My point is that is probably unhealthy to be totally content, challenge yourself constantly and never be too hard on yourself.After all, we are all evolving on a daily basis,our life is about our own personal journey and we should enjoy the process.I think the only way I can see myself continuing to keep creating is keep experiencing life and interacting with others. Of course there are many days where I can't seem to find something to write about,but those days have their purpose in my plan as well,they should be used to get the business side of all this music business done.With this blog for example, I do think that is lacking more of the music side of things. However, I can promise that their will be more of that to come in the coming weeks and months. Last year, I think I finally learned about self reliance, acceptance and free will. My need to keep this band going had really put me in some dark places and I experienced plenty of things that made me see things how they really are.Especially to "Let go" of those who just don't get it,maybe they will at some point,but that is up to them. But, I learned that my inspiration can be found in anything and I shouldn't just settle out of fear.We as musicians have been devalued due to the economy and people's lack of understanding of what we actually do to create our music,especially when pertaining to any particular artist(think of how many band bios you Haven't read). That goes back to everyone's need to Seen, our attention spans have become so short(think about,it used to be the norm to just sit down and listen to an entire album,when was the last time you actually did that?) that we no longer are interested in how a band came about, what they have done before, if you are lucky enough to get a listen that's all you get from people and we artists have come accustom to it.So, what do we do? unfortunately, most just settle and go where they are accepted at the very least hoping to be celebrated at the very best. I hope those who follow this type of practice do keep creating and challenging themselves,no matter what medium they are involved in. I think this is a good place for me to end, Thank you once again for reading or if this is your first time seeing my blog welcome aboard.I hope this New Year brings everyone many new blessings, and chances to discover yourself and the world around you. Best wishes, Nate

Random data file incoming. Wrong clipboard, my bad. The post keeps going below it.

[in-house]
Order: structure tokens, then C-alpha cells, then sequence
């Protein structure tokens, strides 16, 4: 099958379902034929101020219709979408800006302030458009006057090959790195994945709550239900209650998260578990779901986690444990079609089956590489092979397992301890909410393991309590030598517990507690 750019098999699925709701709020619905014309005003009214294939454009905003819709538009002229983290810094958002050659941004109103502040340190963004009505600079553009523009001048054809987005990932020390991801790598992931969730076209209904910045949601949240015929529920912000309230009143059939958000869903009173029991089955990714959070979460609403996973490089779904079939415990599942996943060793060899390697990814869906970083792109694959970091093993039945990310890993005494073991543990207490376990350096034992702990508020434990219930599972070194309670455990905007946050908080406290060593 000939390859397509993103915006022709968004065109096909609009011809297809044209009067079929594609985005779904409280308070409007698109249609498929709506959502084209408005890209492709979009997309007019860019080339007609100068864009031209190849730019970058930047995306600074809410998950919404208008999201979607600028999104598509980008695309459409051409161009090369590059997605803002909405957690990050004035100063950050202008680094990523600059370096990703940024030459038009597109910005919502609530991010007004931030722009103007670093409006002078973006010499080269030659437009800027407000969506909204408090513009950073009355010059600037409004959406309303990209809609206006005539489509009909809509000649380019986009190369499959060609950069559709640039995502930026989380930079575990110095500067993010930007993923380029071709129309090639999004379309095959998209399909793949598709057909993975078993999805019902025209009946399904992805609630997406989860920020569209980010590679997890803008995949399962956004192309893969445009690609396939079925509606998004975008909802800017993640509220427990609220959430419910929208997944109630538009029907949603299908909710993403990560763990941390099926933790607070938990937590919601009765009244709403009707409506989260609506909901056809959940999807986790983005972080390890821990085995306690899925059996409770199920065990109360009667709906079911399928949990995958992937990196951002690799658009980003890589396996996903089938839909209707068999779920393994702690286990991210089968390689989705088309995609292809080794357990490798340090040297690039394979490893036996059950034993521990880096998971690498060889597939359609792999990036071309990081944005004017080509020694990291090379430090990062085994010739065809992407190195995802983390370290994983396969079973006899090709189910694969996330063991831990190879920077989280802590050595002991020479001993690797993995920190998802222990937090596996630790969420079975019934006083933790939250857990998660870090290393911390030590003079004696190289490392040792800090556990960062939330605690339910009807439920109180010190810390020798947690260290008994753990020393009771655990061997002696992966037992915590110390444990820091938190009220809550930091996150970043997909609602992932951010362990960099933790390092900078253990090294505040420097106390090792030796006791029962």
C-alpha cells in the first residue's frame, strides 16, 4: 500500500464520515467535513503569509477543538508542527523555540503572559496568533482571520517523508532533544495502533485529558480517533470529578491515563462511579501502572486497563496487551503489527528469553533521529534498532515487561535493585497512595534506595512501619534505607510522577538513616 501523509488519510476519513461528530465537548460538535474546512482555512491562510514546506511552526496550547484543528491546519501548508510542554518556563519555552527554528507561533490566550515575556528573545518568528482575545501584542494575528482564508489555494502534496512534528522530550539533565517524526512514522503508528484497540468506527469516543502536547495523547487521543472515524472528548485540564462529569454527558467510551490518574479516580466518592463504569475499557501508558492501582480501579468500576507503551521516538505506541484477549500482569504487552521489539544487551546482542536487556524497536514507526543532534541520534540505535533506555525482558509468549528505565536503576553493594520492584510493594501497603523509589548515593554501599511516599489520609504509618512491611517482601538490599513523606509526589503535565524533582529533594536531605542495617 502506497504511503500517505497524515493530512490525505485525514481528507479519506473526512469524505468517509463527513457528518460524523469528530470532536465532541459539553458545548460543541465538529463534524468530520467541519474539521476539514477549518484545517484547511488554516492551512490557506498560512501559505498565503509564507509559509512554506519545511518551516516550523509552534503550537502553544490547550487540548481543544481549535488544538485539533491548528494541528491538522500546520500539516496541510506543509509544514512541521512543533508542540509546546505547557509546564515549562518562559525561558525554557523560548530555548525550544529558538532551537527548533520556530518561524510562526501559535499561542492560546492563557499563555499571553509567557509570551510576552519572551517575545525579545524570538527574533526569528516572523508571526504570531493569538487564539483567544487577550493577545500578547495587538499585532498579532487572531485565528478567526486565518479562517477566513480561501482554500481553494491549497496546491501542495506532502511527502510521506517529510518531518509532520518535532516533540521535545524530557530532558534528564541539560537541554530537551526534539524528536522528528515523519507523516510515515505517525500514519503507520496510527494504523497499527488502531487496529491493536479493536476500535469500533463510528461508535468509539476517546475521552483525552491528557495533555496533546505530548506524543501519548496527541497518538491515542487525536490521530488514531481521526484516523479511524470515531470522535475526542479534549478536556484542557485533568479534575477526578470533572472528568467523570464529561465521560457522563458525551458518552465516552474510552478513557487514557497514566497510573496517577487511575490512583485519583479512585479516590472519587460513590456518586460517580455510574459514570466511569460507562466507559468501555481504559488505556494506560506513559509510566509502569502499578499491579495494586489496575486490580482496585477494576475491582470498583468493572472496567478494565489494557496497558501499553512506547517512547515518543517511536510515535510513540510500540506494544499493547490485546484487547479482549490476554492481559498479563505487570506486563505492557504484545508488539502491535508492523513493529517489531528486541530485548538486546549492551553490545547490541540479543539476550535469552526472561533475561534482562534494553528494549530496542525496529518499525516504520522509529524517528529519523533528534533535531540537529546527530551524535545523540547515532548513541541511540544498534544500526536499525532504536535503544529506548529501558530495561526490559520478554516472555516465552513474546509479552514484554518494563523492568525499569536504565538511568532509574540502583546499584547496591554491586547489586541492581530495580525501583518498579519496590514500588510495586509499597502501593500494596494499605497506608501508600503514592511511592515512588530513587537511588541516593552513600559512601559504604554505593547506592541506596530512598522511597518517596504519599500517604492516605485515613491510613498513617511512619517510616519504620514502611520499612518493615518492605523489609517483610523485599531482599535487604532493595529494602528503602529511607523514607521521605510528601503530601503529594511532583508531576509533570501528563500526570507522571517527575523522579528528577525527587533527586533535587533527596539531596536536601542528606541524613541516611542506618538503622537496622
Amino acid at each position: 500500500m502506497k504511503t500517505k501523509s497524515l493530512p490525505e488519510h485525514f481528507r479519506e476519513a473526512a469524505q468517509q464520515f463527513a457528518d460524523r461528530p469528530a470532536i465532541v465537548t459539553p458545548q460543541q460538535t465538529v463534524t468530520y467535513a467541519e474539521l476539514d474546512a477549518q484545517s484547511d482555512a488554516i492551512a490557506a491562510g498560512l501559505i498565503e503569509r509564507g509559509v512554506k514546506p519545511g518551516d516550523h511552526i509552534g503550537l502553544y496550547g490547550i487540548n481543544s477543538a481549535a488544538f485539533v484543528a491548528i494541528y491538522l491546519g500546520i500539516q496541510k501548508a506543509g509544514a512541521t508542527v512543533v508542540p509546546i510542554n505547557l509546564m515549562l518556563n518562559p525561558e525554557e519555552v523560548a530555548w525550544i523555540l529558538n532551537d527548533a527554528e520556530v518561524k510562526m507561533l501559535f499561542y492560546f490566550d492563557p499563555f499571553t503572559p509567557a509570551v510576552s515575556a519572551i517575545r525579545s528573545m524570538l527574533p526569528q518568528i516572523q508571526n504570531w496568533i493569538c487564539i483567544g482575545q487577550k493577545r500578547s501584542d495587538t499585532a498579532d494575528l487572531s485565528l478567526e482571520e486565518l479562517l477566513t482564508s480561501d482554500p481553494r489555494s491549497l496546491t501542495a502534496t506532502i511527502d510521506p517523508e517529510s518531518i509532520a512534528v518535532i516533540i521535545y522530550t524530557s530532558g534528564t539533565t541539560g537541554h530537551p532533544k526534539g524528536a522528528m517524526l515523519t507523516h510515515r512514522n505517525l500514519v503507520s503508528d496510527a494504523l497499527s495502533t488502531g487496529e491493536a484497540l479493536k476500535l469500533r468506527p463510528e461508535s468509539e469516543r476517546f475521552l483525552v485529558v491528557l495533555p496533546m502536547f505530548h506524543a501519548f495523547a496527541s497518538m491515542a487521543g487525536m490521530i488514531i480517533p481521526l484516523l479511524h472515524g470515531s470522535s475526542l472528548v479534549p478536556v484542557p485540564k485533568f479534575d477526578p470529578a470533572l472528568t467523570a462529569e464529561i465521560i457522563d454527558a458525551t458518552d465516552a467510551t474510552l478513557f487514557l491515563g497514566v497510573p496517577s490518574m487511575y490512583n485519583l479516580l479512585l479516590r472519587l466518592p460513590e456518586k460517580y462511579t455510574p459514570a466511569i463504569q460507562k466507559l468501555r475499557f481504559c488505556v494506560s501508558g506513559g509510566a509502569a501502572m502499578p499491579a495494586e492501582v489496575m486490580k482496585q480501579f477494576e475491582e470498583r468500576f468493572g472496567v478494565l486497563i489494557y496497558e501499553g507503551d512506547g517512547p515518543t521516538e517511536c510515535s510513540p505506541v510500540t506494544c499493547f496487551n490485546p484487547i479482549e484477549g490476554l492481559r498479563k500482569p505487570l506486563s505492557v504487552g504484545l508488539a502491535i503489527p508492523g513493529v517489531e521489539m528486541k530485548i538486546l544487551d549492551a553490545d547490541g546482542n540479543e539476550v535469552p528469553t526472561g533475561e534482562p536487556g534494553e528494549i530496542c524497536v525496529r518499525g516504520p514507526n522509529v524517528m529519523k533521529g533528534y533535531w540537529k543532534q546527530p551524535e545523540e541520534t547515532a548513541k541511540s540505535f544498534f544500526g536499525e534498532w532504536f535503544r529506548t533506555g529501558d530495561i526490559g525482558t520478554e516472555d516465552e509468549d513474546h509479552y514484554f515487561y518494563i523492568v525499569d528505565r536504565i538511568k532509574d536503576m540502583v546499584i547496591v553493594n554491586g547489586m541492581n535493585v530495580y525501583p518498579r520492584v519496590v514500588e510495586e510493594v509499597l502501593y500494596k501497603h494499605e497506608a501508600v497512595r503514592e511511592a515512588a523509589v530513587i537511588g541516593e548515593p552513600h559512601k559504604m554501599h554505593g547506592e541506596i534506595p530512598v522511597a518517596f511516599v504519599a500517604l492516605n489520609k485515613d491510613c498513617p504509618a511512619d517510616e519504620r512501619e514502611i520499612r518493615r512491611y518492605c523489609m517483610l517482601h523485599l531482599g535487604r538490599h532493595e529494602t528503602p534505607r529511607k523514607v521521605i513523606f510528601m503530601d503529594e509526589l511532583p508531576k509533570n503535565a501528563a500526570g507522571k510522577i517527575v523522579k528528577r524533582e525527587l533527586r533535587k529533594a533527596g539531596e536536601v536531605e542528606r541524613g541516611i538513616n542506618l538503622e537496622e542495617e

FYI, This picture was taken in Times Square

Sunday, December 16, 2012

My Love/Hate relationship with Sandy